I’m part of a co-op called Tank this year! After a semester abroad, the cooking, community, and Tank porch were a few parts of Oberlin I missed the most. Though I plan to write a few more blogs on co-ops this semester, the entire experience is difficult to describe in one fell swoop. Instead, a description of a cook shift was a good place to start.
Because I live in an apartment this year I am an eating-only member of Tank. Regardless of your choice to eat or live in the space, every co-oper devotes five hours of work in the kitchen. Those hours are made up of a mixture of cook shifts and crew shifts. The crew shifts involve a team of people cleaning up the kitchen and food service room, and cook shifts involve a team of students cooking either lunch or dinner. On Thursdays, for instance, I have a double shift from 4:20-6:20. As soon as I leave class at 4:20 I head over to Tank, put on an apron and a hairnet, wash my hands at the handwashing station and get ready to start cooking.
Though the idea of two straight hours of cooking can feel daunting in theory, as soon as I arrive at the kitchen any imagined stress disappears. The team of cooks you work with are the same every week, so after the first couple weeks of asking where the spatulas are all hidden and if anyone has a pen to re-write a recipe the chef groups fall into a comfortable groove. Favorite kitchen tasks are mentally noted, group camaraderie formed and someone usually remembers to bring a speaker so the silent sounds of onions being chopped and lentils being stirred don’t take over the space.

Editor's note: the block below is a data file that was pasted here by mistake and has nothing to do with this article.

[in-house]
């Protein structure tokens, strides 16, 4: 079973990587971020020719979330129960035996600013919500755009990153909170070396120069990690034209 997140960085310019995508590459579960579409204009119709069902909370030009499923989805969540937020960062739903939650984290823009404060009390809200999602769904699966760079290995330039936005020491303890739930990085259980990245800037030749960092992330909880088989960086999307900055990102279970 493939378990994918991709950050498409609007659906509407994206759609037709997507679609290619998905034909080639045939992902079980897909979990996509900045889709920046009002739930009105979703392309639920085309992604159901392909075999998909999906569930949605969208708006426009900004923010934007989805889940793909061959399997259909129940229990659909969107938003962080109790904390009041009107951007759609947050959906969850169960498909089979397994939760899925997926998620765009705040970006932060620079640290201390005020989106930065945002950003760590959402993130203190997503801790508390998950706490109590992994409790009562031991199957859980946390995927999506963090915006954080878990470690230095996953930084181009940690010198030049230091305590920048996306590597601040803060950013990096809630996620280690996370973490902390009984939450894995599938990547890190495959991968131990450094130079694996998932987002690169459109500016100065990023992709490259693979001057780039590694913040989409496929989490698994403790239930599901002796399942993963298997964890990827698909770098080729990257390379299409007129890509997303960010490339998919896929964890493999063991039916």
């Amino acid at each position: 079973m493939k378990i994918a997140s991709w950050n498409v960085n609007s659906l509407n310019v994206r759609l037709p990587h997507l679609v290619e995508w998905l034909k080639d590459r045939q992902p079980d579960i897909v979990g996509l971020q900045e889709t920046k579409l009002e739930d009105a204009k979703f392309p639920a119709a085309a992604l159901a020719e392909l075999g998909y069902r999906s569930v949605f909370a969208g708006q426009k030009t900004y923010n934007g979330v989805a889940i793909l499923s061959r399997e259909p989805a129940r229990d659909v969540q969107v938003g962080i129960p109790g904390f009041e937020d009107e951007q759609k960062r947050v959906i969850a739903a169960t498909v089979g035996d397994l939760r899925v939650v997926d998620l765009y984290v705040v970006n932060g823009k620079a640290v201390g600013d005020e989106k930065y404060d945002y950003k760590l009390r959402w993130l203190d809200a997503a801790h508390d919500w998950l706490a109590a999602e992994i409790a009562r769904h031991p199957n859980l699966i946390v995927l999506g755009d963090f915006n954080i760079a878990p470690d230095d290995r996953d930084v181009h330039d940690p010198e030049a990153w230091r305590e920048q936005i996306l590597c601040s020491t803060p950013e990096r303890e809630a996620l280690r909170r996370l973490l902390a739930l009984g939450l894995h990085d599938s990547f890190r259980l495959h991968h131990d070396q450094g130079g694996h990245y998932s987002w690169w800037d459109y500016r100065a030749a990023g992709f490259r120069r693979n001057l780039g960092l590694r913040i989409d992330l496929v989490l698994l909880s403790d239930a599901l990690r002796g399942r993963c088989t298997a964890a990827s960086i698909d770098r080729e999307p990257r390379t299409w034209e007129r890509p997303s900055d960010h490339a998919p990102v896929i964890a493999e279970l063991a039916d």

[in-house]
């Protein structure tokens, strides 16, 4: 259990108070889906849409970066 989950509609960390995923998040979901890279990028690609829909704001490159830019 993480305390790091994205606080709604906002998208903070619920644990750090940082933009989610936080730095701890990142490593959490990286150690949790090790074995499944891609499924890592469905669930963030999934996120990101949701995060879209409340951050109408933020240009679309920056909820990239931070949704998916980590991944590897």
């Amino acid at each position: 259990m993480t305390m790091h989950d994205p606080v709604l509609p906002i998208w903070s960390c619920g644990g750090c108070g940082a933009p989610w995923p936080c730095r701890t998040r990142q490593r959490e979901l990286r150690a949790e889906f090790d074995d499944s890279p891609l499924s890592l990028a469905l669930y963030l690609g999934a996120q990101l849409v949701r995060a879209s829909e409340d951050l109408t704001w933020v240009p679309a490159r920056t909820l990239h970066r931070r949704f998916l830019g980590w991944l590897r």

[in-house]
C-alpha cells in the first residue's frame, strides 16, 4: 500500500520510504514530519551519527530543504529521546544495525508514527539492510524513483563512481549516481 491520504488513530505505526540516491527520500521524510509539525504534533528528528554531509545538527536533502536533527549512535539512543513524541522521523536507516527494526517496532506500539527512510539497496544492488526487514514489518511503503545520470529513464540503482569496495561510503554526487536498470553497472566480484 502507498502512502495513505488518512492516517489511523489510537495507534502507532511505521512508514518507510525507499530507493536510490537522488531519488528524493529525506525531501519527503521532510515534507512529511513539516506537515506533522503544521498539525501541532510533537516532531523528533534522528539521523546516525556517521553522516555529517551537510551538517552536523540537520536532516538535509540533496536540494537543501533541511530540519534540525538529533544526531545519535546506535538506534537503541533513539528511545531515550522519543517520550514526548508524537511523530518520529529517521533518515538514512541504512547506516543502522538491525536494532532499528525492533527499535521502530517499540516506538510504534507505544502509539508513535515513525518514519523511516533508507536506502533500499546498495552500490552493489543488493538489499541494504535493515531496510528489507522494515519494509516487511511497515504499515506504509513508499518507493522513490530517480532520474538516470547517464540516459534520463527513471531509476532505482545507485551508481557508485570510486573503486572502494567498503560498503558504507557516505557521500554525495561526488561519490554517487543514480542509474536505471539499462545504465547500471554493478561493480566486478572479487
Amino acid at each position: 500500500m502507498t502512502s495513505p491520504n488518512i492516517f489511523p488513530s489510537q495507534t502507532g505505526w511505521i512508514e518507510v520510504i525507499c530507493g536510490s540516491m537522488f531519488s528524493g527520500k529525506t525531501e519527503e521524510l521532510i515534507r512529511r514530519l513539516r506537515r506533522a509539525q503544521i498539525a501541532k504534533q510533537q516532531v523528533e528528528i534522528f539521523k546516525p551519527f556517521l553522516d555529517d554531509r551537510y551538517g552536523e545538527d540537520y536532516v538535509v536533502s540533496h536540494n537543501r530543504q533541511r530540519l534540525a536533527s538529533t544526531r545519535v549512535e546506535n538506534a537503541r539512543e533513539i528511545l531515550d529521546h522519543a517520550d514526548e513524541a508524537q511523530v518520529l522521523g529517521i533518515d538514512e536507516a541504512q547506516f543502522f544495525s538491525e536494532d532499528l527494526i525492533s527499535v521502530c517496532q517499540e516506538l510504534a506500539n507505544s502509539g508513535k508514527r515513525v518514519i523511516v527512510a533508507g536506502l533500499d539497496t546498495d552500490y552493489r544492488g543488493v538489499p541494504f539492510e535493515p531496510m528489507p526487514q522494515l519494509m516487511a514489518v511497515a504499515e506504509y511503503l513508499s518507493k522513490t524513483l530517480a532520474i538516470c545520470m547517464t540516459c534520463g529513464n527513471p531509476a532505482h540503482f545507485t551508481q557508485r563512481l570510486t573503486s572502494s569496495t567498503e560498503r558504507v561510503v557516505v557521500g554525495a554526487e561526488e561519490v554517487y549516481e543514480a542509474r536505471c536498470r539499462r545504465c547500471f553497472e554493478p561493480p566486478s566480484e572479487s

When I arrived at my cook shift last week I was already five minutes late and out of breath from rushing to get to Tank on time. Sionainn, our head cook who was specially trained to lead the kitchen and cooking group, encouraged me to catch my breath and introduced me to the meal that was already underway. That Thursday was Beaux’s birthday! (another fellow co-opper) so the aim of the meal was a lovely birthday feast. Because everyone was already focused on their cooking tasks Sionainn asked if I wanted to take on cookie making. Of course I said yes and looked over the recipe Sionainn had written out by hand in their school notebook. A crucial but initially surprising part of co-op cooking is the drastic shift in portion sizes in relation to regular kitchen cooking. In a group of five cooks at a time over the course of two hours, enough food to feed over 80 people needs to be made. Moreover, the meal needs to accommodate all those people’s dietary restrictions and ensure that all major food groups are represented. Lastly, food safety protocols are followed with extreme precision, resulting in food such as meat not often being allowed in the kitchen because rules surrounding the handling of raw meat at such a large scale grow too complicated.